French President Francois Hollande and his Russian counterpart Vladimir Putin discussed the Nagorno-Karabakh conflict by phone late on Thursday after it emerged that France has offered to host the next Armenian-Azerbaijani summit.
The Kremlin singled out international efforts to end the conflict in its readout of the phone call. It said Putin briefed Hollande on the outcome of the most recent meeting of the Armenian and Azerbaijani presidents hosted by him in Saint Petersburg on June 20.
“The leaders of Russia and France expressed hope that the results achieved at that meeting will contribute to the advancement of the peace process,” read the Kremlin statement. “They agreed to continue joint active work in this important direction within the framework of the OSCE Minsk Group.”
Hollande’s press office did not issue statements on the conversation as of Friday afternoon. France co-chairs the Minsk Group together with Russia and the United States.
Presidents Serzh Sarkisian and Ilham Aliyev met on June 20 for a second time since the April 2 outbreak of heavy fighting around Karabakh that threatened to escalate into an all-out war. In a joint statement with Putin, they said they reached an “understanding” on unspecified issues hampering a peaceful settlement.
Russia -- Russian President Vladimir Putin (C), Azerbaijani President Ilham Aliyev (L) and Armenian President Serzh Sarkisian meet in St. Petersburg, June 20, 2016
Russian Foreign Minister Sergey Lavrov may try to build up on the progress apparently made at Saint Petersburg when he visits Yerevan and Baku early next week.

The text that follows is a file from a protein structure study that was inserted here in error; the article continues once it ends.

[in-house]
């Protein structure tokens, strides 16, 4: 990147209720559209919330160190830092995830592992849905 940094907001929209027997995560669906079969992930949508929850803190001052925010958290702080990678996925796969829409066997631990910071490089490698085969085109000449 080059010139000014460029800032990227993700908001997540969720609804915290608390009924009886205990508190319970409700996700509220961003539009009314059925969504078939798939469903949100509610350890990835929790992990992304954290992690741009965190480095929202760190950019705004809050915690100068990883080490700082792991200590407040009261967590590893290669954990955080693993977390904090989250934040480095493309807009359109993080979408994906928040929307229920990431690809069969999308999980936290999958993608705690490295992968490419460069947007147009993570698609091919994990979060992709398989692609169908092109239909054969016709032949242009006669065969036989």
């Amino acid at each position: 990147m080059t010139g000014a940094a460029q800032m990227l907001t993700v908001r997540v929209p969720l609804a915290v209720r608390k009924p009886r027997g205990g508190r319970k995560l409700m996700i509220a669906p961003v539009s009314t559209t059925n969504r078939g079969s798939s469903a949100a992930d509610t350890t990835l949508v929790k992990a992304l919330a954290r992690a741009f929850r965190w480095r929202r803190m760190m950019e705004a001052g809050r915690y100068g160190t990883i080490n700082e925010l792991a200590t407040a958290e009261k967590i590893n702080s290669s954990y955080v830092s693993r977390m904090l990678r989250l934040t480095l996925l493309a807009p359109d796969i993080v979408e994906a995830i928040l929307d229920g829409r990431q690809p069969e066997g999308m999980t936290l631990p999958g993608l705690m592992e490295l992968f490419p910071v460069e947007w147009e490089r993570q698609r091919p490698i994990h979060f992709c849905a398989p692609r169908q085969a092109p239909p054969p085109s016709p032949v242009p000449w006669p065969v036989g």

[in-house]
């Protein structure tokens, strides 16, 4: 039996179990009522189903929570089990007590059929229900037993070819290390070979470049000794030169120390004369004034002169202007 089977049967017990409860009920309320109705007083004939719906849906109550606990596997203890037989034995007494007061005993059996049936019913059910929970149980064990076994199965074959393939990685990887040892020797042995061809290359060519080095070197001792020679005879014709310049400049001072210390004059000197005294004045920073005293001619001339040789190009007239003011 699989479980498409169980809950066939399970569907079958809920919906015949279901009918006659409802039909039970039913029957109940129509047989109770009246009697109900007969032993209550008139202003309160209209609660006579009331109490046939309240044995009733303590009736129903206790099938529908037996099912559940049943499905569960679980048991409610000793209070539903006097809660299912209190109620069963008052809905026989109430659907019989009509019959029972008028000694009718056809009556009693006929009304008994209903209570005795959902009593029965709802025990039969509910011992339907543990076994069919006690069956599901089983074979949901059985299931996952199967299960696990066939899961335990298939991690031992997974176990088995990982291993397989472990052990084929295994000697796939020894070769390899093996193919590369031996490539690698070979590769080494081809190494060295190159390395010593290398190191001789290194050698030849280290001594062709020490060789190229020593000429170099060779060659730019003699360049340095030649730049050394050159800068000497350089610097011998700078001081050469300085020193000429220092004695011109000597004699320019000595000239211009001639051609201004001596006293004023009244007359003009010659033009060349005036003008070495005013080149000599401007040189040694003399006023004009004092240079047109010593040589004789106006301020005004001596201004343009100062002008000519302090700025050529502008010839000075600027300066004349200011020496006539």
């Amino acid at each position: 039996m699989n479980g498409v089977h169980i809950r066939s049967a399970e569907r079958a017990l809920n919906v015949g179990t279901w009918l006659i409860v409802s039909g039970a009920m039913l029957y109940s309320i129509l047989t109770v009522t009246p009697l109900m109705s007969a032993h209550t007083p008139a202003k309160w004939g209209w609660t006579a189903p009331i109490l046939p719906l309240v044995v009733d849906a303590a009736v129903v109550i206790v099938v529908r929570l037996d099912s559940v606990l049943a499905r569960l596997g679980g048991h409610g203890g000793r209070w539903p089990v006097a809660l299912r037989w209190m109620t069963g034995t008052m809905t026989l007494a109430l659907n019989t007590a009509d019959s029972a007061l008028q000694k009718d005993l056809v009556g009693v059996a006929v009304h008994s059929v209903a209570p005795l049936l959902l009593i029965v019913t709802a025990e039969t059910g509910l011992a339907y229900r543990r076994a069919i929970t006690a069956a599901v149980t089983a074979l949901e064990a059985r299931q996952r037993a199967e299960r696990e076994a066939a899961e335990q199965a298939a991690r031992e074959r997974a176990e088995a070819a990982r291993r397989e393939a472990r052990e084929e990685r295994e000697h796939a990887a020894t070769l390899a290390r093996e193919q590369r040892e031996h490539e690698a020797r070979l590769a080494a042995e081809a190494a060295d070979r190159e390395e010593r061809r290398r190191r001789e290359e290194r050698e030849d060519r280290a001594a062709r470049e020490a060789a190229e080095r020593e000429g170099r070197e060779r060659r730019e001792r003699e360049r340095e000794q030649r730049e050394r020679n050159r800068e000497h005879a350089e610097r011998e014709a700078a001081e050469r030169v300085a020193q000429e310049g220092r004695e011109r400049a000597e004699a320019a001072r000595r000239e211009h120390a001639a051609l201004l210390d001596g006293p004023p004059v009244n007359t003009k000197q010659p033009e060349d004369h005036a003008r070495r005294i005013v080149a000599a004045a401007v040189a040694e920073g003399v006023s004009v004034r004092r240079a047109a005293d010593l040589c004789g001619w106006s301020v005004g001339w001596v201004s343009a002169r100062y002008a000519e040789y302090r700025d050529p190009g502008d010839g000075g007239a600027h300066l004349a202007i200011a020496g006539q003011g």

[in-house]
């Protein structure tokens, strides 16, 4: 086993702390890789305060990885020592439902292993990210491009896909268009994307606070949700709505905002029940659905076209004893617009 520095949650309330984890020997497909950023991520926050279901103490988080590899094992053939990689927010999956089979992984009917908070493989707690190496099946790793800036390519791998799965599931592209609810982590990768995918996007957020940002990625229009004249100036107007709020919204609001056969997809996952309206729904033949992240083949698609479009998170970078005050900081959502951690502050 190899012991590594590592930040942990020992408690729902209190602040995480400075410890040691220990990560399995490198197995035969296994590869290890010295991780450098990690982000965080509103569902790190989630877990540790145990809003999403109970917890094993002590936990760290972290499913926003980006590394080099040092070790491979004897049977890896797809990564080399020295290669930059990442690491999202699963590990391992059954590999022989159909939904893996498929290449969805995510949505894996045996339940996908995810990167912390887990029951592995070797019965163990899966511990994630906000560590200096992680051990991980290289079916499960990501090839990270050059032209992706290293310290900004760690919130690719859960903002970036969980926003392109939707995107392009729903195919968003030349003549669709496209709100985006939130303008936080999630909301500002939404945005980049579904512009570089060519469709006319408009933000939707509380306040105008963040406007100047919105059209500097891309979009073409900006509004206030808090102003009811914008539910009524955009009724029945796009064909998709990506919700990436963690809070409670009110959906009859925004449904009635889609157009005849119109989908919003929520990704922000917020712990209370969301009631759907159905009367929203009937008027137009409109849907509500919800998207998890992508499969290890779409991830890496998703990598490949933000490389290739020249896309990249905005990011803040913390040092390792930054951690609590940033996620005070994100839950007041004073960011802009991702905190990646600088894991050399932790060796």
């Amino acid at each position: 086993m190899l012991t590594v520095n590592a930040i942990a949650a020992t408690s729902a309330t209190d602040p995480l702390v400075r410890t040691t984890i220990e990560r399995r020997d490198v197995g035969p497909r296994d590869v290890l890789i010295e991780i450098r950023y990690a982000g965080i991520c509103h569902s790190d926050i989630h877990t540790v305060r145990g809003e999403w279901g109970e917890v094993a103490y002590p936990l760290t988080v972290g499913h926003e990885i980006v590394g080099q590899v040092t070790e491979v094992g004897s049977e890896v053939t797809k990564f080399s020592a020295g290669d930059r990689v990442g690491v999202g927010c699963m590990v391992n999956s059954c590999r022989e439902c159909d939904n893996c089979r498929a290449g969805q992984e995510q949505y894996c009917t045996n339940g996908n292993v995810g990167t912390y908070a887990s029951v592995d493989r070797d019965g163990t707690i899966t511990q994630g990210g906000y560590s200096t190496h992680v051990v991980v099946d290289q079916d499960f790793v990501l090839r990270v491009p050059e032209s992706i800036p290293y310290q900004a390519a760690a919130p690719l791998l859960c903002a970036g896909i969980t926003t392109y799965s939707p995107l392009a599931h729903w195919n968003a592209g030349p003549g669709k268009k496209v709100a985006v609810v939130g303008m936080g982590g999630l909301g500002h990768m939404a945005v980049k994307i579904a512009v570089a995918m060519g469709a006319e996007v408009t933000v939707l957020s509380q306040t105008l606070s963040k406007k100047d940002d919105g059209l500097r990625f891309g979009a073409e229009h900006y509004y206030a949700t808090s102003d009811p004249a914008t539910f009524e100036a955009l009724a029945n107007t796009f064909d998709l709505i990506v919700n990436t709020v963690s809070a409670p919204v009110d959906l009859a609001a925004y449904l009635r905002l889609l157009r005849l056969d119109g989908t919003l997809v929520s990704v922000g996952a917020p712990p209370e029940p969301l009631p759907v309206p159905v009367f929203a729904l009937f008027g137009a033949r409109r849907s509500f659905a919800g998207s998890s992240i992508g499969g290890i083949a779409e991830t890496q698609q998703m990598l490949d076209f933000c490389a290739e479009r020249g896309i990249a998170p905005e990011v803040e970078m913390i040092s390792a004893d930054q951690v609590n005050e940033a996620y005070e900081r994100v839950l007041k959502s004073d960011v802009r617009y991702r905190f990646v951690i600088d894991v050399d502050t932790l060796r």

Earlier on Thursday, Azerbaijan’s Foreign Minister Elmar Mammadyarov said that France has offered to organize soon the next Aliyev-Sarkisian meeting. “We don’t mind,” Mammadyarov was reported to say after talks in Baku with his visiting German counterpart, Frank-Walter Steinmeier.
Official Yerevan effectively confirmed the French proposal on Friday. Still, Armenian Deputy Foreign Minister Shavarsh Kocharian criticized Mammadyarov for disclosing a “proposal that is still the process of being agreed upon.”
Kocharian also accused Baku of distorting “the essence of the negotiation process.” He referred to Aliyev’s latest remark Karabakh could only be granted the status of an autonomous Azerbaijani region as a result of the peace process.
Speaking to the Armenpress news agency, Kocharian insisted that “realization of the Nagorno-Karabakh people’s right to self-determination” must be at the heart of any Armenian-Azerbaijani peace accord.
In a June 25 speech, Aliyev also rejected the idea of OSCE investigations of ceasefire violations in the conflict zone which has been put forward by the mediators and backed by Armenia.
U.S. Secretary of State John Kerry, Lavrov and a French cabinet member said after the May 16 Armenian-Azerbaijani summit in Vienna that both Aliyev and Sarkisian agreed to take this and other measures designed to bolster the ceasefire regime.
Kerry discussed the matter in separate phone calls with Aliyev and Sarkisian on Thursday. According to the U.S. State Department, he urged the two leaders to “fulfill the commitments, including implementation of the two confidence-building measures, they made at the May 16 meeting in Vienna.”